Yeah. I've read Octavia Butler's books. I don't know maybe a month after went into lockdown. So the earth, the world had a very like intense quality to it anyway. And then to dive into that series of books was really intense and powerful and healing. And especially, in this sort of post-apocalyptic world, returning to seeds as is like most sacred, most precious life-sustaining peace of our world. So, I'm glad to hear you referenced those 'cause I loved those books.

Leia Friedman - 0:05:56
Yeah, yeah. Seeds are miracles really, and I think that you and I were probably reading Octavia at the same time because I read like eight of her books while I was in Costa Rica.

Sherry Walling - 0:06:07
Oh, wow. So when you-- when you think about your experiences with psychedelics and it sounds like you spend a period of time working with ayahuasca in Costa Rica and whatever else that may have been part of your journey in that direction, how has that helped you to see maybe more clearly or differently your relationship to the land?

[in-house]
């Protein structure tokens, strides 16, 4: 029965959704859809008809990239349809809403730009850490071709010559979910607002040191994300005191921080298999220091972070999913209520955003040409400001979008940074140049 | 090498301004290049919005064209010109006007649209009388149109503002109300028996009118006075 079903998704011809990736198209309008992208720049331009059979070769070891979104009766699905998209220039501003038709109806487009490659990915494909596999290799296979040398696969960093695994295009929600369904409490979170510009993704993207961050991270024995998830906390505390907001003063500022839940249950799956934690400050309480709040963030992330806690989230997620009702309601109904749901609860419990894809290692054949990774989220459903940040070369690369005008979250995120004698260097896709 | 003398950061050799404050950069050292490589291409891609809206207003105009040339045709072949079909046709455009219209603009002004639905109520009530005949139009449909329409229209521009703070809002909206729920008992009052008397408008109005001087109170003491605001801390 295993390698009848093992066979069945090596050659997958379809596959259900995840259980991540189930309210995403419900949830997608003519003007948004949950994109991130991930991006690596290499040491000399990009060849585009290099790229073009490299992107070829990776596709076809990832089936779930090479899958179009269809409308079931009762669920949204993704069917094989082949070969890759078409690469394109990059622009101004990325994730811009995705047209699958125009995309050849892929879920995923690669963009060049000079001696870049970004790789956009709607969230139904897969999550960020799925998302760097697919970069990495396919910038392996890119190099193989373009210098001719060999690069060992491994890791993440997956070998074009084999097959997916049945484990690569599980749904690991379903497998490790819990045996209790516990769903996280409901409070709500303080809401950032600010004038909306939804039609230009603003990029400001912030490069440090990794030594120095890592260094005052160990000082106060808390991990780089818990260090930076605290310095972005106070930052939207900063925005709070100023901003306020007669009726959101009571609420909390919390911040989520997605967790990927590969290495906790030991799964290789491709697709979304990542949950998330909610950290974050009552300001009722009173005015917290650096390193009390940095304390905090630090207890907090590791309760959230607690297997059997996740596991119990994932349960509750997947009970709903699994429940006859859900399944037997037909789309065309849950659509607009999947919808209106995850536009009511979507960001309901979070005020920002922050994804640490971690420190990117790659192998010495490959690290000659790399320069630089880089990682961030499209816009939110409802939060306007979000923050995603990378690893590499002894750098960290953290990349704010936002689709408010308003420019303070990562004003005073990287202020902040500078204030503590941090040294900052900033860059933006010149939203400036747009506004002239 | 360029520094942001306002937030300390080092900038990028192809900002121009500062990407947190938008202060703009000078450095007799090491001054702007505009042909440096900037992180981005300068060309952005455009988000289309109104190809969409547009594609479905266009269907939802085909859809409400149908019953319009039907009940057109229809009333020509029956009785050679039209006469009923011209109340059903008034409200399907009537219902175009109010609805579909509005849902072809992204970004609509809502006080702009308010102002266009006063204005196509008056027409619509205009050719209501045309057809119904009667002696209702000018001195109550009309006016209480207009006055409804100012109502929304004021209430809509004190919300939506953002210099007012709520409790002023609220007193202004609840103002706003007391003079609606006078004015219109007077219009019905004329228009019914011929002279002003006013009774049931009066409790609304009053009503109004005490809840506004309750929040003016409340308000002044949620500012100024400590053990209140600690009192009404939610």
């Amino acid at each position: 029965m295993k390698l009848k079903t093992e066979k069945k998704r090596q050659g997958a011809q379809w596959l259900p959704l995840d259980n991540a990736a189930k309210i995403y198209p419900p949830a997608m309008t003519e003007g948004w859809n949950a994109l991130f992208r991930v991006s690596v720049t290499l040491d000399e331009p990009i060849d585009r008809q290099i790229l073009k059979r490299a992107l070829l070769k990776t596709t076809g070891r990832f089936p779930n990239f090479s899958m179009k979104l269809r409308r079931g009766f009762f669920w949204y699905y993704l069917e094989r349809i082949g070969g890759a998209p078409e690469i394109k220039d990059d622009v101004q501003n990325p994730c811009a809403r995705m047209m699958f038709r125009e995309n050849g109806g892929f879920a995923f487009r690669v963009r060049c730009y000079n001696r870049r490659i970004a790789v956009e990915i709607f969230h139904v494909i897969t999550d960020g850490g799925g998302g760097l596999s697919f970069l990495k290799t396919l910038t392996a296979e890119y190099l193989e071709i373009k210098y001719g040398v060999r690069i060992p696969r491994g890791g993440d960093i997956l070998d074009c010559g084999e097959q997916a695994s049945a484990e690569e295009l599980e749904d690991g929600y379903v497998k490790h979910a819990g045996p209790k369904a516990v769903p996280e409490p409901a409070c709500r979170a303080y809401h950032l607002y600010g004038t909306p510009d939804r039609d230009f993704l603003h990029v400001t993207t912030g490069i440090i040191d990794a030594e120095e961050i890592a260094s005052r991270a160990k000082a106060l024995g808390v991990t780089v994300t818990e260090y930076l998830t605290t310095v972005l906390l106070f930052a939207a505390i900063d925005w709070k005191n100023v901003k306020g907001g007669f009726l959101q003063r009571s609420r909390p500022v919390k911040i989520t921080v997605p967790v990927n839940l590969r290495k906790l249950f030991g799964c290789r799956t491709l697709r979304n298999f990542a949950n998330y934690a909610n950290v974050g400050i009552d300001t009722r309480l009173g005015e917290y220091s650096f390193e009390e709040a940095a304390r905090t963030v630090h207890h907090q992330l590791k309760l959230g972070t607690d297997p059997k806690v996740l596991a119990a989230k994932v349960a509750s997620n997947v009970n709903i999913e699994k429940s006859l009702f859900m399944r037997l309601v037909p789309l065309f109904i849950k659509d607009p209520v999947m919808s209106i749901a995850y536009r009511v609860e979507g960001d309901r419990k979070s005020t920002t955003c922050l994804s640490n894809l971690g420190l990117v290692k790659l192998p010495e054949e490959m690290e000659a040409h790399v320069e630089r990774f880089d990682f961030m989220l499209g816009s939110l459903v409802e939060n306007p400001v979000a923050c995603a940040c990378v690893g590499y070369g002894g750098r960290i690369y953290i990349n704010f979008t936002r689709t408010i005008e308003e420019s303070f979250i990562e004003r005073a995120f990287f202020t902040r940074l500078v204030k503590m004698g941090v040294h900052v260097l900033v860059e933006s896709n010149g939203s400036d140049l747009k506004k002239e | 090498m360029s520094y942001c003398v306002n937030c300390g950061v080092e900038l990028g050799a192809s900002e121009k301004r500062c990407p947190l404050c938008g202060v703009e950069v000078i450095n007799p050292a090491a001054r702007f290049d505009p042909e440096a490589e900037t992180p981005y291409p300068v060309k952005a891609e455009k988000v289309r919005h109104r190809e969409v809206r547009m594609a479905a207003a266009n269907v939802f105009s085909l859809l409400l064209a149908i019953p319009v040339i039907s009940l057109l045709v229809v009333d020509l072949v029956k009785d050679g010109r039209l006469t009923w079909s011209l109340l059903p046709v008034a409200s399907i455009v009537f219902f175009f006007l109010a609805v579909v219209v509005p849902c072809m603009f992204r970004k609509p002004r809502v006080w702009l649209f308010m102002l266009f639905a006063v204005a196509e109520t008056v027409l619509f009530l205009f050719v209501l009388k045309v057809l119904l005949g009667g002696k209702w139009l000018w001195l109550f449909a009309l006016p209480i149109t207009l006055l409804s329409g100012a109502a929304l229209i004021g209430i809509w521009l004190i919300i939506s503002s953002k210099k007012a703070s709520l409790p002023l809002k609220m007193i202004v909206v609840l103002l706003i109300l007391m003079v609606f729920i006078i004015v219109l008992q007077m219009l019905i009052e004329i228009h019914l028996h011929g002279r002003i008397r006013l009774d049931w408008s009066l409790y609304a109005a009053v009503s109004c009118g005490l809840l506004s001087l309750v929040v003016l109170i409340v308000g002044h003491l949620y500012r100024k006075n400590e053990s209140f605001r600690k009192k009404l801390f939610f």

Leia Friedman - 0:06:30
Oh well, I'll take you way back to my first trip ever. I was planning to go to an ayahuasca retreat center. I had never taken psychedelics at all. I hadn't really taken many drugs or medicines for that matter at that point, and I was-- I didn't really know what to expect. A friend gave me one tab of LSD, and she said, "You should probably take this at some point before you go do ayahuasca because I think you should know kind of what it's like and what you're getting yourself into." I said, "Okay," so that trip which I still even though it was like eight or nine years ago now, I still learn from it.

Leia Friedman - 0:07:00